Jaimee Rindy | middle blocker at Coe College, juniors’ club coach
It’s common knowledge among coaches that having a united and cohesive team requires player leadership. While coaches offer formal instruction and serve as Commander in Chief, they need help, so they turn to a player – or maybe two or three players – to provide extra leadership.
Choosing the right player leader is a big decision. It involves thinking carefully about whose personality will resonate best with the team. When deciding, here are some important things to consider:
- Generally, team leaders are older players, but they don’t have to be.
- The best players don’t necessarily make the best leaders or captains.
- Good leaders are calm under pressure and strong in the face of adversity.
- Effective leaders are inclusive of many types of people.
- A leader should be a hard-worker.
- A leader should respect both the coaches and other players and be respectful to everyone.
- There is a characteristic difference between a leadership personality and a submissive one (and both are essential to the team), but there is also a difference in the way people choose to lead.
- Leadership goes beyond the court. Your leaders need to understand that they set the tone for the team’s overall attitude, work ethic and reputation.
Don’t force it
Consider whether the player will feel comfortable in a leadership position. That doesn’t necessarily mean that your choice will be 100 percent confident on Day 1. But you shouldn’t force someone into a leadership role simply because they are older or have been with the program longer than most. Some veteran players fall easily into a leadership role as they progress through the program, but some are simply not natural-born leaders.
Communicate, communicate, communicate
Player leaders are the liaison between the coach and the team, so it’s important that they know that you trust their leadership. There must be a mutual understanding of expectations within the team but especially between player leaders and coaches. Stay in constant communication with your player leaders. If a captain or another designated leader is unable to answer questions from the team or feels unequipped to provide information, it can be stressful for them and make them feel as if they’re failing to do their job. Make sure your players know that you fully support your leaders in their decisions and concerns. The team needs to be assured that they are getting the same information and instruction from their team leader as they are from their coach.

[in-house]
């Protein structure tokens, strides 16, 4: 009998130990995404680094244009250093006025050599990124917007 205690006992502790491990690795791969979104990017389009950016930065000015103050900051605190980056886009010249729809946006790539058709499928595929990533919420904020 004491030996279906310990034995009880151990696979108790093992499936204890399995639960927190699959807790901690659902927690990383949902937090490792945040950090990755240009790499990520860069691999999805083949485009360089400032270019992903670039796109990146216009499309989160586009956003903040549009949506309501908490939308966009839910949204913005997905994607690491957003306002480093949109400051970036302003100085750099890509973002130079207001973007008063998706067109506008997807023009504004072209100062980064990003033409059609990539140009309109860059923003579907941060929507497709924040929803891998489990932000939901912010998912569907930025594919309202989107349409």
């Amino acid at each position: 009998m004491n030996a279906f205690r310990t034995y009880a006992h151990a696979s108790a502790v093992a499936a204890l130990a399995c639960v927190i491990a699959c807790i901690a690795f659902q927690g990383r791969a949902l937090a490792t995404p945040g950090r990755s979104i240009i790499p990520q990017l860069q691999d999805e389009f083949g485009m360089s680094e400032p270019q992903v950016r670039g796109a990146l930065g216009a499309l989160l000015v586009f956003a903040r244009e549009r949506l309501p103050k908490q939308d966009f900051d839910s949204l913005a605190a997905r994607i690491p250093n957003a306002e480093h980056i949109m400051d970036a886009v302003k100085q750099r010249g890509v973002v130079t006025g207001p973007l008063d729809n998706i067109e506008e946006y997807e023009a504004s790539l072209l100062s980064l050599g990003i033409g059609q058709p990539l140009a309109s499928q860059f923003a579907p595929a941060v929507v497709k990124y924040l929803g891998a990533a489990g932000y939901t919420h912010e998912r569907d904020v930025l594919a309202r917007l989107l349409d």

Additionally, you should check in with your team leaders regularly to see how the team feels they are doing. Create an environment where your team leader feels comfortable addressing any issues or concerns. The number one thing a team leader needs is confidence, and that comes first and foremost from the coach.
Recognize different kinds of leadership
Some players are more outspoken than others, but that doesn’t necessarily make them the better candidates to lead. I’ve played on many teams and have had many different kinds of team leaders, all of whom I consider when I am in a position to lead. I remember a particularly quiet teammate who was one of the best volleyball mentors I ever had because she expelled all of her energy onto volleyball and volleyball alone when we were in the gym. As a result, I aspired to the same level of focus.
I’ve also had leaders who used motivational speeches to rally the team behind them. I find both styles to be effective. What was important, though, was that these leaders were never asked to change their style for the sake of conforming to a fixed idea of what a captain or leader should be.
Keep in mind, a team may need more than one leader and more than one type of leader. Teams are made up of lots of personalities, and everyone responds differently to situations. Let your team leaders lead in the way that they are most comfortable.
Cut them some slack
Be understanding if there’s a misstep or miscommunication involving your team leader. Chances are, they’re trying their hardest, and just like in volleyball, mistakes will happen. What’s important is that the player learns from these mistakes and becomes a better leader in the future because of them.
Over the course of my volleyball career, my favorite roles have been as a leader and mentor. I like helping younger players realize their potential and understand that they’re not alone in their feelings, whether they be of anxiety, excitement, frustration or elation. I’ve found that a big part of being a good leader comes down to balance. You must hold high expectations of the team while also being patient when the team struggles. You must encourage the team to enjoy the game while still respecting the time, effort and commitment needed to be truly successful.
It’s true that there are natural leaders, but leadership is a skill. And like all skills, it needs refinement and gets better with practice.
Jaimee Rindy is a junior middle blocker at Coe College in Cedar Rapids, Iowa.